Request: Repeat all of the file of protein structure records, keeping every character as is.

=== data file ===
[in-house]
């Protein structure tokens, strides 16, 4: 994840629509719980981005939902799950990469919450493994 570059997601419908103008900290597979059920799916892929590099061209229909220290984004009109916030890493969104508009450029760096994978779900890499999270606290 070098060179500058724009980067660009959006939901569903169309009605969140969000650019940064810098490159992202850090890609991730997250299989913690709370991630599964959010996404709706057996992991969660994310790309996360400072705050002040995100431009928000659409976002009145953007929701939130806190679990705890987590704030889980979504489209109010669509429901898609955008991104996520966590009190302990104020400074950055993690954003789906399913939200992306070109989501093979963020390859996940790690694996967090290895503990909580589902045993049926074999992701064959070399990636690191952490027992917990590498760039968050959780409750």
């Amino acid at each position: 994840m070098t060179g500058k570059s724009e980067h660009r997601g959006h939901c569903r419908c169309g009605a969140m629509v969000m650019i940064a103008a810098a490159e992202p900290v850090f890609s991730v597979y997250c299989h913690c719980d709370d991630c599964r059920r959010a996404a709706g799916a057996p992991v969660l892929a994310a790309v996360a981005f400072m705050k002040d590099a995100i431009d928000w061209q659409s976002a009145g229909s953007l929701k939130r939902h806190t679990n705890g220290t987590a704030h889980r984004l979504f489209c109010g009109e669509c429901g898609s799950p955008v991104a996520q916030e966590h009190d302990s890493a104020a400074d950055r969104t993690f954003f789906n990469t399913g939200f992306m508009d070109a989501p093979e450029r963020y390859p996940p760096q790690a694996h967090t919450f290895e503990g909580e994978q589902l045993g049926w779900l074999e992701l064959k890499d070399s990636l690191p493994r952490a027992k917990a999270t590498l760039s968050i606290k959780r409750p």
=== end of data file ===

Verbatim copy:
[in-house]
């Protein structure tokens, strides 16, 4: 994840629509719980981005939902799950990469919450493994 570059997601419908103008900290597979059920799916892929590099061209229909220290984004009109916030890493969104508009450029760096994978779900890499999270606290 070098060179500058724009980067660009959006939901569903169309009605969140969000650019940064810098490159992202850090890609991730997250299989913690709370991630599964959010996404709706057996992991969660994310790309996360400072705050002040995100431009928000659409976002009145953007929701939130806190679990705890987590704030889980979504489209109010669509429901898609955008991104996520966590009190302990104020400074950055993690954003789906399913939200992306070109989501093979963020390859996940790690694996967090290895503990909580589902045993049926074999992701064959070399990636690191952490027992917990590498760039968050959780409750």
């Amino acid at each position: 994840m070098t060179g500058k570059s724009e980067h660009r997601g959006h939901c569903r419908c169309g009605a969140m629509v969000m650019i940064a103008a810098a490159e992202p900290v850090f890609s991730v597979y997250c299989h913690c719980d709370d991630c599964r059920r959010a996404a709706g799916a057996p992991v969660l892929a994310a790309v996360a981005f400072m705050k002040d590099a995100i431009d928000w061209q659409s976002a009145g229909s953007l929701k939130r939902h806190t679990n705890g220290t987590a704030h889980r984004l979504f489209c109010g009109e669509c429901g898609s799950p955008v991104a996520q916030e966590h009190d302990s890493a104020a400074d950055r969104t993690f954003f789906n990469t399913g939200f992306m508009d070109a989501p093979e450029r963020y390859p996940p760096q790690a694996h967090t919450f290895e503990g909580e994978q589902l045993g049926w779900l074999e992701l064959k890499d070399s990636l690191p493994r952490a027992k917990a999270t590498l760039s968050i606290k959780r409750p």